In honour of this year’s theme for Black History Month, ‘Saluting our Sisters’, our Race, Ethnicity and Cultural Heritage Network has written about the Black women in health and science who have inspired them.
Mary Seacole was a pioneering Jamaican nurse. She rose to prominence during the Crimean war where she cared for sick and injured soldiers.
Mary was born in Kingston, Jamaica, in 1805 to a Black mother and Scottish father. She became interested in medicine through her mother who was a healer and ran a boarding house.
Mary nursed patients during cholera epidemics in Jamaica and Panama. She also helped organise medical care during a yellow fever epidemic in Jamaica.
In 1854 the Crimean war broke out and Mary left the Caribbean for Britain to ask to be sent to the Crimea as an army nurse. But her efforts to be recruited were rejected, possibly due to her race.
Undaunted, Mary funded her own trip to the Crimea and set up a ‘British Hotel’, which was a place where she nursed and sold refreshments to injured soldiers. At the time, Mary’s work as a nurse was celebrated in British newspapers and she was nearly as well-known as Florence Nightingale.
Mary returned to Britain when the war ended destitute and in poor health. A royal charity event was held in her honour to raise money and in 1857 she published her memoirs.
Mary died in London in 1881.
Mary is rightly recognised for her nursing career, but she was so much more than that. She was also an author, businesswoman, an adventurer and lived an unconventional life, especially for a woman of her time.
Her statue in St Thomas’ Hospital, which was unveiled in 2016, is one of the first public memorials to a Black woman in the UK.
Professor Dame Elizabeth Anionwu
Professor Dame Elizabeth Anionwu was the UK’s first sickle cell nurse. She was born in Birmingham in 1947 and spent the first nine years of her life in a children’s home run by nuns.
It was during her time there that she was inspired to become a nurse after receiving care from one of the nuns for her eczema.
During her long nursing career, she worked as a health visitor and tutor and worked very closely with Black and minority ethnic communities in London. During this time, she met many families affected by sickle cell disease. Sickle cell disease is a serious and lifelong health condition and is particularly common in people of African and African Caribbean descent.
Feeling frustrated by the lack of awareness of sickle cell in the UK medical community, Elizabeth travelled extensively to the US, where treatment for sickle cell was more advanced, to increase her knowledge and training.
In 1979, she helped to establish the first nurse led UK sickle cell and thalassaemia screening and counselling centre in Brent. Today there are more than 30 sickle cell centres in the UK using the Brent centre as a model.
Elizabeth went on to rise to the very top of the nursing profession. She became a senior lecturer in community genetic counselling at University College London’s Institute of Child Health. She was Dean of the School of Adult Nursing Studies and Professor of Nursing at University of West London (UWL), before establishing the Mary Seacole Centre for Nursing Practice, also at UWL.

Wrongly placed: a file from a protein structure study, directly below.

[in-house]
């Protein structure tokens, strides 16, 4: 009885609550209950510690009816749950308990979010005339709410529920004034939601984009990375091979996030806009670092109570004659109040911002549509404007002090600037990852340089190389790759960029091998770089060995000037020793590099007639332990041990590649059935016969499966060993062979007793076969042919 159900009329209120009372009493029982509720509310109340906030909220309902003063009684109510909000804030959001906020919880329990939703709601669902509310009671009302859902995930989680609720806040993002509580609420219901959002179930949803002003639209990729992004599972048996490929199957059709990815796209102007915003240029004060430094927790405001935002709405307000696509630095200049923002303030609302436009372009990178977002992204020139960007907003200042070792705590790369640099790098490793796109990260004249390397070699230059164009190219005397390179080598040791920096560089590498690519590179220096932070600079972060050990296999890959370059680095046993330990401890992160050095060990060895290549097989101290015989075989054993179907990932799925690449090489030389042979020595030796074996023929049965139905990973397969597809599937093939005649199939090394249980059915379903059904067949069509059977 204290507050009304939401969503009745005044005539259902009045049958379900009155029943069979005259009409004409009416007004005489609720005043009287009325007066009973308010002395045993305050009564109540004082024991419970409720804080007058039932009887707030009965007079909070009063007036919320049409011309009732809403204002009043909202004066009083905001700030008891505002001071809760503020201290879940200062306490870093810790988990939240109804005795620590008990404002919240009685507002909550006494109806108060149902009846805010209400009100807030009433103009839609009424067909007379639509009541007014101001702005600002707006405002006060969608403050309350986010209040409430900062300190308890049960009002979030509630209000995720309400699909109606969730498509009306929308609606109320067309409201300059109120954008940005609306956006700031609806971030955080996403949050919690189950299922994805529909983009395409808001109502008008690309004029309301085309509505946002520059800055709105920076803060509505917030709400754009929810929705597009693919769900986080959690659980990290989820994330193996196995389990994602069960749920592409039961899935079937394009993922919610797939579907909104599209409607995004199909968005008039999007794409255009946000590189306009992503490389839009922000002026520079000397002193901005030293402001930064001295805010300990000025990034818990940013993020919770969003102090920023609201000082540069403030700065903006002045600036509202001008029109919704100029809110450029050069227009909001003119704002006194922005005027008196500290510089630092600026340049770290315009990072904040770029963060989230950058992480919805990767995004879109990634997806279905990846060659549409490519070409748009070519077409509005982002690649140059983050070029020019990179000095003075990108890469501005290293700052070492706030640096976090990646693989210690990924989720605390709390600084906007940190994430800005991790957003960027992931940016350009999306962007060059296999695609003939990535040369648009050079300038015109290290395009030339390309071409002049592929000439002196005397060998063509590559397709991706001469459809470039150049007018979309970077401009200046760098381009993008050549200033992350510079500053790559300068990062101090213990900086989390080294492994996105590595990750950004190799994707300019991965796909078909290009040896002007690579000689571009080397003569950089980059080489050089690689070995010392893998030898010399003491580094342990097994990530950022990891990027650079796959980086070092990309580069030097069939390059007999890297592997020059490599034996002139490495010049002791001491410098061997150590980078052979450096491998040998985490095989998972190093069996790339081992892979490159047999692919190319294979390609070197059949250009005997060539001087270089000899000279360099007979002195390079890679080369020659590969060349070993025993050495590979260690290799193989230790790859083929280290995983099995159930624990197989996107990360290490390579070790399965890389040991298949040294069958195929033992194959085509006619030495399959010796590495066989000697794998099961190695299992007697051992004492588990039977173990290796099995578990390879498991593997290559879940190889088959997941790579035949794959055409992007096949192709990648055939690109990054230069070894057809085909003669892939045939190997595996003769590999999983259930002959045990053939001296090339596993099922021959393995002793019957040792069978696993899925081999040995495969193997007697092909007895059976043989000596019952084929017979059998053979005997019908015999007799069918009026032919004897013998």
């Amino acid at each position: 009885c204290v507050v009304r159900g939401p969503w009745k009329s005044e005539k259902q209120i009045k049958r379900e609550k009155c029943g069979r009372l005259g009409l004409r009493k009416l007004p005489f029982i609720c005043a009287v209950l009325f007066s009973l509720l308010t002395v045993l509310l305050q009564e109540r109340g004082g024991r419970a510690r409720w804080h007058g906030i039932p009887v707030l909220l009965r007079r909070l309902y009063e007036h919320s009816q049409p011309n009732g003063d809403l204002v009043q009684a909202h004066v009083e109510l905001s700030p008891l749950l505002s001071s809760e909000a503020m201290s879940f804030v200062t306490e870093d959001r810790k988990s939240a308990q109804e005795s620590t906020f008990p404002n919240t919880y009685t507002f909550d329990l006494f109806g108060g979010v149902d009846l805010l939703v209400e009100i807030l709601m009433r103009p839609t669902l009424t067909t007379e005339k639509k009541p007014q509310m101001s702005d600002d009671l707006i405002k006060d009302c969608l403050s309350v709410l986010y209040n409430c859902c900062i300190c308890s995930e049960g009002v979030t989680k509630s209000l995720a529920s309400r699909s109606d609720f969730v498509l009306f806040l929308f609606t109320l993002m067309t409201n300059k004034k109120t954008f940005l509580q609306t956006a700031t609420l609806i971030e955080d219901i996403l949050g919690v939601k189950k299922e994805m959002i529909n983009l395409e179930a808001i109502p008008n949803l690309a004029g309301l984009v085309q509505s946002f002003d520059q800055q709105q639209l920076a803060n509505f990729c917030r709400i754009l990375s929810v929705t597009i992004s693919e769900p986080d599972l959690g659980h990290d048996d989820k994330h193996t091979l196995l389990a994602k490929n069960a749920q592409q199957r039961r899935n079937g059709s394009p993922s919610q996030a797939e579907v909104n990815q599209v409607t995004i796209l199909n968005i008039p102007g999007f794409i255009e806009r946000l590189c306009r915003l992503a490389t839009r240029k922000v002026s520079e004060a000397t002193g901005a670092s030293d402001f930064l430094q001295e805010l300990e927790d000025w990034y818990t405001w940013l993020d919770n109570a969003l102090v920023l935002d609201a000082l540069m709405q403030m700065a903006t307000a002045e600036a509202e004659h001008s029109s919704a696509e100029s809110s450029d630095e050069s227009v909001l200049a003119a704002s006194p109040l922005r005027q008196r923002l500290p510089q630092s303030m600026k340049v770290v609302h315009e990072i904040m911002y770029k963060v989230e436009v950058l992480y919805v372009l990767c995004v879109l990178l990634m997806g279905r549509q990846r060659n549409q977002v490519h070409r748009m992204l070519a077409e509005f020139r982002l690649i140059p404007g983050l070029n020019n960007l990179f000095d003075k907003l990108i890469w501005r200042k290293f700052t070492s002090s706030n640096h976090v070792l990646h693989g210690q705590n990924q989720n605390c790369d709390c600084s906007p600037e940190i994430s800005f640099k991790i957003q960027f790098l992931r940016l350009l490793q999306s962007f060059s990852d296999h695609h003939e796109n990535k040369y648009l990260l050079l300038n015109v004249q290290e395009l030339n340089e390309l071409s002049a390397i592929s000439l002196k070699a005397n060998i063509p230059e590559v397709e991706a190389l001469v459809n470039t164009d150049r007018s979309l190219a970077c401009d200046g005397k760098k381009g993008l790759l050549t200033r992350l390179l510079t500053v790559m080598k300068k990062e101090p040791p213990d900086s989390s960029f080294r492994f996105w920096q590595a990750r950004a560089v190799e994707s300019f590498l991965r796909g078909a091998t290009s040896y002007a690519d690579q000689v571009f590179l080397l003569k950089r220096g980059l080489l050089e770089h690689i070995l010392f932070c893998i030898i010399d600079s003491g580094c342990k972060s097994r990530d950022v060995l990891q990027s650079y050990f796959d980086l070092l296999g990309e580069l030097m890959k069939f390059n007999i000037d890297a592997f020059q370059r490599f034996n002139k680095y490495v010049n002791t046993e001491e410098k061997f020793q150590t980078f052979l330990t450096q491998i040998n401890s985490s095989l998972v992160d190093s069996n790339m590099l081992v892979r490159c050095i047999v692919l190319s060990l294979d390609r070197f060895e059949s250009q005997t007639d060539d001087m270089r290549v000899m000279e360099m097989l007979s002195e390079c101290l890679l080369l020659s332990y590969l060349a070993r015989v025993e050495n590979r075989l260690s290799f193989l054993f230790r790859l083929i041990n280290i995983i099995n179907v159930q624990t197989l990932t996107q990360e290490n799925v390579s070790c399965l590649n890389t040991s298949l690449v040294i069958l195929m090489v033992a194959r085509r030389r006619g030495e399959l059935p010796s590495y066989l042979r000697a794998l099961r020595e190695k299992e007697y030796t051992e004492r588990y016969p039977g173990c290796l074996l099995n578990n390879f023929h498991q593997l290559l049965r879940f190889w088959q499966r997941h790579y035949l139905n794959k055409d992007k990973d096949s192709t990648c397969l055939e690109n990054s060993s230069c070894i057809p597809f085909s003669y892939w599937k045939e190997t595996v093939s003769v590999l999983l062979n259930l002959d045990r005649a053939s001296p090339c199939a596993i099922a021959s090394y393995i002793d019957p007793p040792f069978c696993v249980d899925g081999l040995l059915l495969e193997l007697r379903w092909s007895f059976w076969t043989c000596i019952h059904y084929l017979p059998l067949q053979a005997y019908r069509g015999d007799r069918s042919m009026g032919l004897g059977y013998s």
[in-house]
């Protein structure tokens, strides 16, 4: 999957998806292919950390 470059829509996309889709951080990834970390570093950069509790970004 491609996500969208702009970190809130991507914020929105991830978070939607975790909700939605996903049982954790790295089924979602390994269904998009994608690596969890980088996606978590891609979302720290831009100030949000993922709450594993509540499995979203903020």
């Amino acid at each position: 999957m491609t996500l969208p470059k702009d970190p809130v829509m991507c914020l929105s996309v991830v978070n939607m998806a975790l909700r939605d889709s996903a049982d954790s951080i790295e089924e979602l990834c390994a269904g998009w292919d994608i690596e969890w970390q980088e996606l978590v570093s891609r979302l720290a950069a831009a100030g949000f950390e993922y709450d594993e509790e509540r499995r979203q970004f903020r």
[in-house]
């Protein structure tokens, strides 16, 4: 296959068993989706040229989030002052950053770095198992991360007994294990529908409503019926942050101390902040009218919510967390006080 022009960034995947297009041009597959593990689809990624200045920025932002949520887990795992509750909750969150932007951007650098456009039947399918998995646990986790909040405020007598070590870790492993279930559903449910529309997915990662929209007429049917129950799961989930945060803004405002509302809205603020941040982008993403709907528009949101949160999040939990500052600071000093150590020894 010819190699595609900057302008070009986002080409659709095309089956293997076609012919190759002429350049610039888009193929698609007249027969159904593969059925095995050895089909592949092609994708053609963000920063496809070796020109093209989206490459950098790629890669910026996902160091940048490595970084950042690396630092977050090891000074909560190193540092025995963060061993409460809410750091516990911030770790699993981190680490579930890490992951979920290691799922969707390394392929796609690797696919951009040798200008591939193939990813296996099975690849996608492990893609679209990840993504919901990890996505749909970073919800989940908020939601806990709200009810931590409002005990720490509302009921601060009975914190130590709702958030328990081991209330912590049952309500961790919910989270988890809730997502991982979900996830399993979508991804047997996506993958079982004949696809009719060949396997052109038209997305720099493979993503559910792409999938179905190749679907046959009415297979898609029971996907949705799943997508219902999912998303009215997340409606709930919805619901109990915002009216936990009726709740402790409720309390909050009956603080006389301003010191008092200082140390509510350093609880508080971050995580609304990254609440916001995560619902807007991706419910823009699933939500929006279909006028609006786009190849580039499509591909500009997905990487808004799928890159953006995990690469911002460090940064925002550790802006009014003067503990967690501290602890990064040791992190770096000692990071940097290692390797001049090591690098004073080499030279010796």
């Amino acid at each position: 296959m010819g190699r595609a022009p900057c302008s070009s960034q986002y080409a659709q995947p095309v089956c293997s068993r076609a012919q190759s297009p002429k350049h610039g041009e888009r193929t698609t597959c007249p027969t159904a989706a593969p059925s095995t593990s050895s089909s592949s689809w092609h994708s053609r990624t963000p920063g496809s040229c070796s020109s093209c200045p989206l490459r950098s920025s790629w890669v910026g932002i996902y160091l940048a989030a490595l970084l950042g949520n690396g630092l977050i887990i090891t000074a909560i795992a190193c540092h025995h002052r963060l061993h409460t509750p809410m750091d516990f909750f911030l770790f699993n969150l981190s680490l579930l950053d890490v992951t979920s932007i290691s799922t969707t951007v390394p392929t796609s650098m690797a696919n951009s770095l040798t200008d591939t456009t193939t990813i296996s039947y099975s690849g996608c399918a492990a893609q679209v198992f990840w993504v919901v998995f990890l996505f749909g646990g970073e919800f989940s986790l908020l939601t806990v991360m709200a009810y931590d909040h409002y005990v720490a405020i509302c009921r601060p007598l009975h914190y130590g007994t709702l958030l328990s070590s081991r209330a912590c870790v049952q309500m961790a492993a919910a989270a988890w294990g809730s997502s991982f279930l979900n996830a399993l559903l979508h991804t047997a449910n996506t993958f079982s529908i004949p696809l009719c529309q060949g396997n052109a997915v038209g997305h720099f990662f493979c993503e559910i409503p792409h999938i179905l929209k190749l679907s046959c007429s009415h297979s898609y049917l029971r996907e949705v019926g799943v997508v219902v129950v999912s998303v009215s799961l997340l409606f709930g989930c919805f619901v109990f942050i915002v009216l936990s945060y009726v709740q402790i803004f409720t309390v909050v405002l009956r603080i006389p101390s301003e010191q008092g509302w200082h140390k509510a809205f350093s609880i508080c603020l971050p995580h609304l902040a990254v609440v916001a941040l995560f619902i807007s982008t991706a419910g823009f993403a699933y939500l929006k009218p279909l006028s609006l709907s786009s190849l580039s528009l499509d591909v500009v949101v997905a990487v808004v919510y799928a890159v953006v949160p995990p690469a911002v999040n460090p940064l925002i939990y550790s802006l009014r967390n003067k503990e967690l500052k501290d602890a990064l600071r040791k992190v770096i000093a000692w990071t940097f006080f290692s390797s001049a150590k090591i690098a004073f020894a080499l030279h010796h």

In 2007 she successfully campaigned for a statue of her nursing hero Mary Seacole, which was unveiled at St Thomas’ Hospital in 2016.
Elizabeth became a Dame in 2017 in the Queen’s New Year’s Honours and she carried the gold sovereign Orb at the Coronation of King Charles III last May.
Dame Elizabeth is a trailblazer who made a lasting impact on the NHS and has helped to reduce health inequalities faced by Black and minority ethnic communities in the UK.
If you would like to find out more about her life please read her inspiring and uplifting autobiography Dreams for my Mother.
Dr Maggie Aderin-Pocock MBE
Dr Maggie Aderin-Pocock is a British space scientist and science communicator. She is best known as the presenter for BBC astronomy series The Sky at Night.
Maggie was born in London in 1968 to Nigerian parents and became fascinated by space travel and science when she was a young girl.
During her childhood, Maggie struggled with dyslexia and moved to 13 different schools before she was 18.
But her love of science helped her during those difficult years. In an interview with the Telegraph, she said: 'Because science was an interest and a passion, I started reading about the subject. I was reading about it in school and I was reading about it at home. Suddenly my marks kept going up and up and up and I was at the top of the class.'
Maggie obtained a degree in physics and PhD in mechanical engineering from Imperial College London.
During her illustrious career, Maggie has worked at the Ministry of Defence on missile warning systems and landmine detectors. She has also helped design space instruments, such as the Gemini Observatory telescopes in Chile, the James Webb Space Telescope, and satellites for the European Space Agency.
As a founder of Science Innovation Ltd, Maggie has visited thousands of schools throughout the country to inspire children, especially young girls, to become interested in science.
In 2009 she received an MBE for services to science and science education.
A blog written by the HRA's Race, Ethnicity and Cultural Heritage Network